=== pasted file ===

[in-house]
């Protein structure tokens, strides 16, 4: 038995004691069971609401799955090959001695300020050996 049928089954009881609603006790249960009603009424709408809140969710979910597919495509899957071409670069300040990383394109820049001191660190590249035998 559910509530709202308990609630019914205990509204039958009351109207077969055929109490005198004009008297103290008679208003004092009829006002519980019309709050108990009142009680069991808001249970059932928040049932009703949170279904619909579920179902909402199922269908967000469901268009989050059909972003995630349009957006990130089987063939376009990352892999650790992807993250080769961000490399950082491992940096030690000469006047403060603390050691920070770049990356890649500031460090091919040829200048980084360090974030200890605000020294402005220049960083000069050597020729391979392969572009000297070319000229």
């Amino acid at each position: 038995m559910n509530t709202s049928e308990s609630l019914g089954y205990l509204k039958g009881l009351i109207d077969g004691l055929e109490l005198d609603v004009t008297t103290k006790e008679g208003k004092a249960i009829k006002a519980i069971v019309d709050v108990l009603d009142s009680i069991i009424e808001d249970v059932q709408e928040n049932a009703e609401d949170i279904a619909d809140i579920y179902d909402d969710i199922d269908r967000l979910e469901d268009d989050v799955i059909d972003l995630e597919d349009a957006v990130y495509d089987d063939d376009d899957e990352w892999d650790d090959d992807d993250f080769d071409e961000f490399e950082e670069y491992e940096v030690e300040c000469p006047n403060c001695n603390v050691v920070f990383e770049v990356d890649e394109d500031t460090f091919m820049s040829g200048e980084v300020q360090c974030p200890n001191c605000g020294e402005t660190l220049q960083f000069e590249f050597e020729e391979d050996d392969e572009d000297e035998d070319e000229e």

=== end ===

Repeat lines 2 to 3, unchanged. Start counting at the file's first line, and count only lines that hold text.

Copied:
């Protein structure tokens, strides 16, 4: 038995004691069971609401799955090959001695300020050996 049928089954009881609603006790249960009603009424709408809140969710979910597919495509899957071409670069300040990383394109820049001191660190590249035998 559910509530709202308990609630019914205990509204039958009351109207077969055929109490005198004009008297103290008679208003004092009829006002519980019309709050108990009142009680069991808001249970059932928040049932009703949170279904619909579920179902909402199922269908967000469901268009989050059909972003995630349009957006990130089987063939376009990352892999650790992807993250080769961000490399950082491992940096030690000469006047403060603390050691920070770049990356890649500031460090091919040829200048980084360090974030200890605000020294402005220049960083000069050597020729391979392969572009000297070319000229």
């Amino acid at each position: 038995m559910n509530t709202s049928e308990s609630l019914g089954y205990l509204k039958g009881l009351i109207d077969g004691l055929e109490l005198d609603v004009t008297t103290k006790e008679g208003k004092a249960i009829k006002a519980i069971v019309d709050v108990l009603d009142s009680i069991i009424e808001d249970v059932q709408e928040n049932a009703e609401d949170i279904a619909d809140i579920y179902d909402d969710i199922d269908r967000l979910e469901d268009d989050v799955i059909d972003l995630e597919d349009a957006v990130y495509d089987d063939d376009d899957e990352w892999d650790d090959d992807d993250f080769d071409e961000f490399e950082e670069y491992e940096v030690e300040c000469p006047n403060c001695n603390v050691v920070f990383e770049v990356d890649e394109d500031t460090f091919m820049s040829g200048e980084v300020q360090c974030p200890n001191c605000g020294e402005t660190l220049q960083f000069e590249f050597e020729e391979d050996d392969e572009d000297e035998d070319e000229e």